Table 2: Packaging Instruction 965 covering Sections II, IB and IA. Shipment of loose Li-ion cells and battery packs.

1 Effective April 2016
Passenger Aircraft Ban: Under Sections II, IA and IB, Li-ion is forbidden on passenger aircraft as cargo. All packages must bear the “Cargo Aircraft Only” label in addition to other required marks and labels. This limitation does not affect lithium-ion batteries packed with or contained in equipment.

State-of-charge Limits: Li-ion must be shipped at a state-of-charge of no more than 30% of the rated capacity. This does not apply to batteries packed with or contained in equipment.

Other Restrictions: Shipper can only offer one Section II package (batteries only) per consignment.
Lithium battery shipments must be separated from other cargo.
2 Typical smartphone or tablet battery; 3 Typical laptop battery

All Li-ion shipment must include the CAUTION labels as shown in Figure 3a to indicate the presence of lithium batteries. Since lithium batteries are only allowed in cargo aircraft, also attach the “Cargo Aircraft Only” label illustrated in Figure 3b. Batteries shipped Class 9 in Section IA and IB must include the Class 9 label as per Figure 3c.  The package must also accompany shipping documents with name and address of consignor, date, phone number and description of shipment, including the UN number and weight.


All lithium batteries shipped under PI 965 in Sections II, IA and IB must have a state-of-charge (SoC) of 30 percent. Li-ion is more stable at low SoC than when fully charged. (An analogy is a boiler that is safer at low pressure than when the gauge touches the red line.) An open circuit voltage of 3.70V when rested indicates that the Li-ion cell is roughly at a 30 percent SoC. Discharge Li-ion to 3.65V/cell at moderate current. The 50mV overshoot compensates for the rubber band effect as the battery recovers to 3.70V/cell in time. (See BU-702: How to Store Batteries.)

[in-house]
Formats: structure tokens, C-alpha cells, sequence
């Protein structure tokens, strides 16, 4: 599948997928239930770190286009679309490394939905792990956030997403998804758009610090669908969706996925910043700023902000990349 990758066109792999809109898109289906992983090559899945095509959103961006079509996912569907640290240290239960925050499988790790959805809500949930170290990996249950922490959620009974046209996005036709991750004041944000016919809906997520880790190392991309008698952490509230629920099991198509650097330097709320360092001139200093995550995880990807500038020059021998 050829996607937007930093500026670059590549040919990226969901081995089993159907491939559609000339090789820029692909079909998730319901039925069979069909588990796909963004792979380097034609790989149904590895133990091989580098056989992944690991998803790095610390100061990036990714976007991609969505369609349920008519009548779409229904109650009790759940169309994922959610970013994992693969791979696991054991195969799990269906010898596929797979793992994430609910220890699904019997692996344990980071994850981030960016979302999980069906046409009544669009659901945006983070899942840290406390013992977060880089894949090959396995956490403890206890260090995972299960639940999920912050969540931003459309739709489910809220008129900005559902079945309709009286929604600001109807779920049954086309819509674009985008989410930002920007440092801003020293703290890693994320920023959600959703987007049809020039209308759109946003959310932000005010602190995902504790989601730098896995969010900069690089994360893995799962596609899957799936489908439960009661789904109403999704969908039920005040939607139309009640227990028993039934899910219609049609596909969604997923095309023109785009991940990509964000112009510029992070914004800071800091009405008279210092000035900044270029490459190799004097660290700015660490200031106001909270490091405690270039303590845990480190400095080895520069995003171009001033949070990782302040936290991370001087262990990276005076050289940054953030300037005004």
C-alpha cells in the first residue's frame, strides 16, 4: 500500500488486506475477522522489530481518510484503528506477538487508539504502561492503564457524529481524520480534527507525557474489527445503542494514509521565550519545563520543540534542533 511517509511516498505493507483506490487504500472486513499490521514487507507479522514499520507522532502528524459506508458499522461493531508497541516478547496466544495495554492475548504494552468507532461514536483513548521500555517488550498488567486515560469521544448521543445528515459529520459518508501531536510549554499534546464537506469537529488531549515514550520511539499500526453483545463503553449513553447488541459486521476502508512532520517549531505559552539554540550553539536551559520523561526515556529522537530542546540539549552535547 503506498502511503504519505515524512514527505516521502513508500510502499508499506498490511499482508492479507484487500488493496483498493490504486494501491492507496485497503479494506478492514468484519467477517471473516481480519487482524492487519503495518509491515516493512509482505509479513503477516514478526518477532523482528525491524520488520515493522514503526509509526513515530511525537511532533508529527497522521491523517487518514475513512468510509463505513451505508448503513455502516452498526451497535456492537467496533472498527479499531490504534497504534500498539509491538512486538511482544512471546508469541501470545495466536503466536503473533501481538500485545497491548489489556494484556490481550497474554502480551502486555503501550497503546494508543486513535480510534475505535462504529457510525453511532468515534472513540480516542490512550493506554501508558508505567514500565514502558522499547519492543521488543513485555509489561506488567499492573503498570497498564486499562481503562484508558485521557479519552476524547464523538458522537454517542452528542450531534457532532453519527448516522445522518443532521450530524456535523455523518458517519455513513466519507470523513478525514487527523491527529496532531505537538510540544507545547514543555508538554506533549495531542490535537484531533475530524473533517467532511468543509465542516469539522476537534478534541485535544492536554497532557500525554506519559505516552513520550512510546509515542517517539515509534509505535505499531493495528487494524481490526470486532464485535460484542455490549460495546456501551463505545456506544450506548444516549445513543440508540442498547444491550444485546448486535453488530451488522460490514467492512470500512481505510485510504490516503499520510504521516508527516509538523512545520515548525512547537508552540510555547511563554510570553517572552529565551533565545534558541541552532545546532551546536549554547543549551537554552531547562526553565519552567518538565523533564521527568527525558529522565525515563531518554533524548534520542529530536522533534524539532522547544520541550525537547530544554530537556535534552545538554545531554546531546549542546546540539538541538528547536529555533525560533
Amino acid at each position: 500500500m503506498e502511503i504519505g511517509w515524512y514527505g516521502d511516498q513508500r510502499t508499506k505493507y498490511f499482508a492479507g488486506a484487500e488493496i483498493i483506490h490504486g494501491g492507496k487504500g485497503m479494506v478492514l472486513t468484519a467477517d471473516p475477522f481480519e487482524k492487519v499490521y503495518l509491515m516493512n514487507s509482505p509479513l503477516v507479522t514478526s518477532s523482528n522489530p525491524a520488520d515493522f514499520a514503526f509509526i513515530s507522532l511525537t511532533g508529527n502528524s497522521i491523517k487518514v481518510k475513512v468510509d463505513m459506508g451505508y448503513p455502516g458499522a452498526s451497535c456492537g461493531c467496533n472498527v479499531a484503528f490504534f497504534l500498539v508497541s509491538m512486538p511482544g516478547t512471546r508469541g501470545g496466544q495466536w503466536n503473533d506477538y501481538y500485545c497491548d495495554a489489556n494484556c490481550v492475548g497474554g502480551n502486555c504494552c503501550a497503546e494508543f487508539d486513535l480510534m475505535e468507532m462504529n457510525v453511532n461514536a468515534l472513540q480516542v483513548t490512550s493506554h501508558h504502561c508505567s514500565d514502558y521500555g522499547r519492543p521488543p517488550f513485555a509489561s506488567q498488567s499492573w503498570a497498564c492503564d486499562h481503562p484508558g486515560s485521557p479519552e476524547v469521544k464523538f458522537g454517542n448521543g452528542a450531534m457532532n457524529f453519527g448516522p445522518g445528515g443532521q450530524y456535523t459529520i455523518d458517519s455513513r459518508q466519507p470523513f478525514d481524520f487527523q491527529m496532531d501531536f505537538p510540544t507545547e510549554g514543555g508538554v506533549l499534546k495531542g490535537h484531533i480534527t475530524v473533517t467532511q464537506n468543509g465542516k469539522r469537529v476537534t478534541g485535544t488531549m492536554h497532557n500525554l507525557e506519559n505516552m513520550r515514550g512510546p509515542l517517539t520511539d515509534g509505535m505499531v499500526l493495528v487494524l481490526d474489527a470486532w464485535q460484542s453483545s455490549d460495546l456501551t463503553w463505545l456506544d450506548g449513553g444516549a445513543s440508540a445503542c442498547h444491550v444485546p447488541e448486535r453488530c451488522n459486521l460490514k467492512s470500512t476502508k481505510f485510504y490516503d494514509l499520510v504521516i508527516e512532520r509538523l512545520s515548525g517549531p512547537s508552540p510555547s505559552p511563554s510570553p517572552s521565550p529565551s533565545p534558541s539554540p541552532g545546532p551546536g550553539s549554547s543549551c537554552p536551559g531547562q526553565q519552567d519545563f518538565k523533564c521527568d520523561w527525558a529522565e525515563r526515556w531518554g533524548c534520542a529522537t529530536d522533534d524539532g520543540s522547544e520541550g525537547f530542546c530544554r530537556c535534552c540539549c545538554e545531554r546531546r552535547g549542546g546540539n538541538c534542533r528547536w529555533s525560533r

Li-ion voltages vary according to chemistry and the shipper must be familiar with the type in question to assure correct charge levels. Cadex battery analyzers offer the AirShip mode to prepare Li-ion for air shipment. The SoC limit does not apply to Li-ion that are packed with or installed in products.


General Transport Requirements

Travel: Placing batteries in checked luggage is not permitted. Passengers must carry the allotted batteries onboard the aircraft. Non-removable batteries are exempt (out of sight, out of mind).
Safeguard: Batteries must be protected against short circuit. Place them in individual plastic bags.
Approval: All Li-ion batteries shipped under Class 9 hazardous material must meet the UN Manual of Tests and Criteria, Part III, subsection 38.3. A battery pack must be reapproved if the cells are changed. This applies also if the replacement cells have already been approved. The approval is on the entire pack.
Prototype: Shipping prototype batteries for testing are exempt. Refer to CFR 49 173.185 (e) regarding shipping of non-UN tested batteries.
Damage: Batteries identified as defective and in danger of failing in transport are forbidden.
Old batteries: Lithium-based batteries for disposal are forbidden from air transport unless approved by the appropriate authorities.
Packing: Each shipping package must withstand a 1.2 meter (4 feet) drop in any orientation without damaging the batteries, causing them to shift or releasing the contents.
Overpack: Under the new rule effective April 2016, the overpack cannot contain more than one (1) package in accordance with Section II of PI 965. The overpack can, however, contain other non-dangerous goods or compatible dangerous good items. Add the overpack label (Figure 4) on the shipping box together with the other required labels with respect to multiple packages of regulated batteries.
Figure 4 Overpack label 101mm x 74mm (4.0x2.94”) Other dimensions may apply
Training: Personnel handling lithium-based batteries for transport must be trained. Please see http://www.iata.org/training/courses/Pages/shipping-lithium-batteries-tcgp52.aspx.


Packaging Instructions 966 and 967 (UN 3481)